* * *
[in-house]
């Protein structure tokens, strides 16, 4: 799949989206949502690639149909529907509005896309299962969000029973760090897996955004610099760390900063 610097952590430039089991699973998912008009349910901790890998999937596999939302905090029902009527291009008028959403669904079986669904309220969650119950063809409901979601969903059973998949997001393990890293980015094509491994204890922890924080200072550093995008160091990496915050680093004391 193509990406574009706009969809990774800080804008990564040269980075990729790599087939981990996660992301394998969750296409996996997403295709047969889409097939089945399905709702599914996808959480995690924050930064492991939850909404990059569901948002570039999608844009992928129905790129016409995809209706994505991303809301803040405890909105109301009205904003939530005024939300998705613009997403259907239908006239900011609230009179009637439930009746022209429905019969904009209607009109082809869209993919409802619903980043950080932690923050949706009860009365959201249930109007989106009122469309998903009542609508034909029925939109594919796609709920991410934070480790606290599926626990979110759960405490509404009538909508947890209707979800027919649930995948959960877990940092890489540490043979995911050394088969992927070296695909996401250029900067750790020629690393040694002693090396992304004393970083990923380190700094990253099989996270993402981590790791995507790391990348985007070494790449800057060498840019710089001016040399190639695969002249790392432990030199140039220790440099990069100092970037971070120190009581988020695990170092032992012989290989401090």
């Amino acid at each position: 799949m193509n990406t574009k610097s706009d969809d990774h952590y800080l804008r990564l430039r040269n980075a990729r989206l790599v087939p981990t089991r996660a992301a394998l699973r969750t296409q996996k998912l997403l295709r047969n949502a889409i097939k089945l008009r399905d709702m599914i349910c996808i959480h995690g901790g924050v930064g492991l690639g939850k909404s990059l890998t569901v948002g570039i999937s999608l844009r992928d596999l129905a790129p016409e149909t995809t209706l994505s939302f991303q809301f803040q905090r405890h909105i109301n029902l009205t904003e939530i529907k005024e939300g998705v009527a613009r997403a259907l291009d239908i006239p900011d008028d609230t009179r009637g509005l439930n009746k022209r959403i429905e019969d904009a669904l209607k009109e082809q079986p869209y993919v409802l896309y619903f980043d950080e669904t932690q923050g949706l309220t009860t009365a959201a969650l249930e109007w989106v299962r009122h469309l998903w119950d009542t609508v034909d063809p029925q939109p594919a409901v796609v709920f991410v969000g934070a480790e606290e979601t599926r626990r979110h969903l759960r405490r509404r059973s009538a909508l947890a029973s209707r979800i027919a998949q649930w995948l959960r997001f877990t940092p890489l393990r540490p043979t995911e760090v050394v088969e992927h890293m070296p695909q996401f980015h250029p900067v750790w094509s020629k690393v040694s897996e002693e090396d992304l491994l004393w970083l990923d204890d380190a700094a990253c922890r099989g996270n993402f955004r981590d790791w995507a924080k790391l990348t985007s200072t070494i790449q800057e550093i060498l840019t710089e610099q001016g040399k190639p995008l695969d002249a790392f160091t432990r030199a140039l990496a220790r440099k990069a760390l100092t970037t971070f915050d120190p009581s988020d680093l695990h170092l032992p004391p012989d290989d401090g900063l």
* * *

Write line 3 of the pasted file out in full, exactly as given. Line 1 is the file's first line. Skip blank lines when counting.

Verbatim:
């Amino acid at each position: 799949m193509n990406t574009k610097s706009d969809d990774h952590y800080l804008r990564l430039r040269n980075a990729r989206l790599v087939p981990t089991r996660a992301a394998l699973r969750t296409q996996k998912l997403l295709r047969n949502a889409i097939k089945l008009r399905d709702m599914i349910c996808i959480h995690g901790g924050v930064g492991l690639g939850k909404s990059l890998t569901v948002g570039i999937s999608l844009r992928d596999l129905a790129p016409e149909t995809t209706l994505s939302f991303q809301f803040q905090r405890h909105i109301n029902l009205t904003e939530i529907k005024e939300g998705v009527a613009r997403a259907l291009d239908i006239p900011d008028d609230t009179r009637g509005l439930n009746k022209r959403i429905e019969d904009a669904l209607k009109e082809q079986p869209y993919v409802l896309y619903f980043d950080e669904t932690q923050g949706l309220t009860t009365a959201a969650l249930e109007w989106v299962r009122h469309l998903w119950d009542t609508v034909d063809p029925q939109p594919a409901v796609v709920f991410v969000g934070a480790e606290e979601t599926r626990r979110h969903l759960r405490r509404r059973s009538a909508l947890a029973s209707r979800i027919a998949q649930w995948l959960r997001f877990t940092p890489l393990r540490p043979t995911e760090v050394v088969e992927h890293m070296p695909q996401f980015h250029p900067v750790w094509s020629k690393v040694s897996e002693e090396d992304l491994l004393w970083l990923d204890d380190a700094a990253c922890r099989g996270n993402f955004r981590d790791w995507a924080k790391l990348t985007s200072t070494i790449q800057e550093i060498l840019t710089e610099q001016g040399k190639p995008l695969d002249a790392f160091t432990r030199a140039l990496a220790r440099k990069a760390l100092t970037t971070f915050d120190p009581s988020d680093l695990h170092l032992p004391p012989d290989d401090g900063l």